Cancer: Big in the city
Nita Jatar Kulkarni
Last Updated: 11 May 2012 10:33:31 AM IST
She has ridden sleighs in the North Pole. She loves elk refuges. She has lost money in casinos but doesn't complain. She is happy cheering the Chennai Super Kings at IPL matches. She is an engineer who runs a multinational startup in India. She is also a two-time cancer survivor.
Her motto is, "Play the best hand possible with the cards that you have been dealt with." Chennai cancer survivor Ramya was first diagnosed with breast cancer six months after her mother: they were treated together, and Ramya survived. Seven years later she was diagnosed again with a new cancer. After sixteen chemotherapy sessions, radiation therapy and multiple surgeries Ramya is still fighting.
Ramya has started 'Cancer Pals in India: A Community of Young Survivors'. "The challenges for young survivors are unique. Careers are interrupted even before they have had a chance to take off, formal education perhaps not yet complete, plans for marriage and kids may have taken a backseat, insurance and other financial ramifications boggle the mind, the lost fitness levels are so much more raw for being so recent etc. People in the 20-35 age group I think, especially feel these factors. So the goal of the site is to offer a way for people who were 35 or under at the time of diagnosis to connect,' she says.
Her tip: 'Don't let cancer be your life, put it on the backburner'
Cancer numbers are climbing rapidly, especially in urban India. It's also affecting the young. In 2011, there were over half a million officially recorded cancer cases in India — 5.35 lakh as against 5.24 lakh in 2010 and 5.21 lakh in 2010. In 2011, no less than 89,224 cancer deaths were reported from Uttar Pradesh; Maharashtra had 50,989. Union health ministry records show there are about 28 lakh cases of cancer at any given point of time in India.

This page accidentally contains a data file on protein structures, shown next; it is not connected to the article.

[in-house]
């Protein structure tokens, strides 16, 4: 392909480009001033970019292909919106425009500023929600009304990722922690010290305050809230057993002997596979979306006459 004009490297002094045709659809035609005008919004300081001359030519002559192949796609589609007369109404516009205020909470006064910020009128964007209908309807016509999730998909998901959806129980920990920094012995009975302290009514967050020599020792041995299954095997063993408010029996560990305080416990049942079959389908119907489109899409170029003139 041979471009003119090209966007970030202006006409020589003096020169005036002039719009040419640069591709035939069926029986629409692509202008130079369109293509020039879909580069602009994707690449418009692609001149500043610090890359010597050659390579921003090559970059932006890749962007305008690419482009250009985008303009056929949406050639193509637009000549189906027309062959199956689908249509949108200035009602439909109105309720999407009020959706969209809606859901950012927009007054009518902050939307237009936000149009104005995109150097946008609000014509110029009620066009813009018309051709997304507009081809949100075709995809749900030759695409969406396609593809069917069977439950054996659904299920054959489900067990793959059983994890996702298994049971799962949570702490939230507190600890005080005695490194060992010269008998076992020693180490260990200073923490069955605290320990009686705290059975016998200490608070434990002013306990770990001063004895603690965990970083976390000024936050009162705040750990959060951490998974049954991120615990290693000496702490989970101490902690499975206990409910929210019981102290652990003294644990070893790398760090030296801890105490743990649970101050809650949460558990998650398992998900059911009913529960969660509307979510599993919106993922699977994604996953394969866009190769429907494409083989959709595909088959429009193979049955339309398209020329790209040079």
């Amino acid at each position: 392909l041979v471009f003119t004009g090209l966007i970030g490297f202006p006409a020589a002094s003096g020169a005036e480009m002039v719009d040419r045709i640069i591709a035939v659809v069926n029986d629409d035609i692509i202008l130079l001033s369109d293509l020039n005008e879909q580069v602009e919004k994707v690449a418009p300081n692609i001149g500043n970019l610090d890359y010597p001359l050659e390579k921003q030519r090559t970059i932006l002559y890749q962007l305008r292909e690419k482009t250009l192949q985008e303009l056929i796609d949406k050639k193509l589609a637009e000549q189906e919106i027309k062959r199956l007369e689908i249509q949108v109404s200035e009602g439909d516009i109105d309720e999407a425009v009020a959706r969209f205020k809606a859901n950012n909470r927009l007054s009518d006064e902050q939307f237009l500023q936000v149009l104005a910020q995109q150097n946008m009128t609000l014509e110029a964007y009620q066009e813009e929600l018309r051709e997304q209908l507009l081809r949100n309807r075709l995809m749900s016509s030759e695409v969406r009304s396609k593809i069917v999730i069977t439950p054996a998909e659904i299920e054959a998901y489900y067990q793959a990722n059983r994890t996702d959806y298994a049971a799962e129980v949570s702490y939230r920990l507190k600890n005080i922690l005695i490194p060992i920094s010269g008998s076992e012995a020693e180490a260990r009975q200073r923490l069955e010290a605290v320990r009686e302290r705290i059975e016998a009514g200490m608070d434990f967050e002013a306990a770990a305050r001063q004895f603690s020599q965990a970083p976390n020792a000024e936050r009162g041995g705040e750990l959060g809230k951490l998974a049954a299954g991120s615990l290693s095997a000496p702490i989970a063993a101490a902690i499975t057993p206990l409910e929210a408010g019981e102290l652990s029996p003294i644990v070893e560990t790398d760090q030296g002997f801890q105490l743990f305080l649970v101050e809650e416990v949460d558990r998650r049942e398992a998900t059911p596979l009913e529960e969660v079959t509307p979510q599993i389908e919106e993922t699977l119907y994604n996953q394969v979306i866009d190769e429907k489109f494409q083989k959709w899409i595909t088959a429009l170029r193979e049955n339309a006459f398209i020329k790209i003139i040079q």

Ten lakh new cases are being reported every year. According to the World Health Organization (WHO), the estimated cancer deaths in India are projected to increase to 7 lakh by 2015. The Kidwai Memorial Institute of Oncology states the number of new cancers in India annually is about 7 lakh and over 3.5 lakhs people die of cancer each year. Out of these 7 lakhs are new cancers.
Yet there is good news for cancer patients. Prices of cancer medicines have plunged dramatically. Last week, Swiss-based Roche Holding AG and Cipla Ltd announced they will be lowering prices for five of their expensive cancer-fighting drugs after Hyderabad's Natco Pharma Ltd started selling a copy of German firm Bayer AG's patented cancer drug Nexavar under compulsory licensing norms. It sells the generic medicine sorafenib, a liver and kidney cancer drug for `8,800 — the cost of a month's treatment — against `2.8 lakh for a month's supply of Bayer's.
Bayer is worried about the price cuts: it has filed an appeal with the Intellectual Property Appellate Board against the compulsory licence granted to Natco. "The company hasn't taken a decision on the Indian price yet," Bayer spokesman Aloke Pradhan said last week.
THE HERO IN EVERY PATIENT
The price for fighting cancer is courage. In 2009, Akash Dube was a 17-year-old high school student in Chennai. He topped the Math class at the Harvard University faculty of arts and sciences, where he spent the summer. He had near perfect SAT scores and was one of the youngest members of Mensa. "I thought I was well on my way to realising my dream of following my brother to Stanford University. Suddenly, on the 30th of January 2009 little blood spots on my forearm seemingly shattered my hopes and dreams," Akash wrote in his appeal while organising the first Terry Fox Run in Chennai — an event to promote cancer awareness. It was leukemia; he did indeed go to Stanford. He is in remission now and needs a bone marrow transplant. Frenetic campus activity is on in Stanford to help Akash.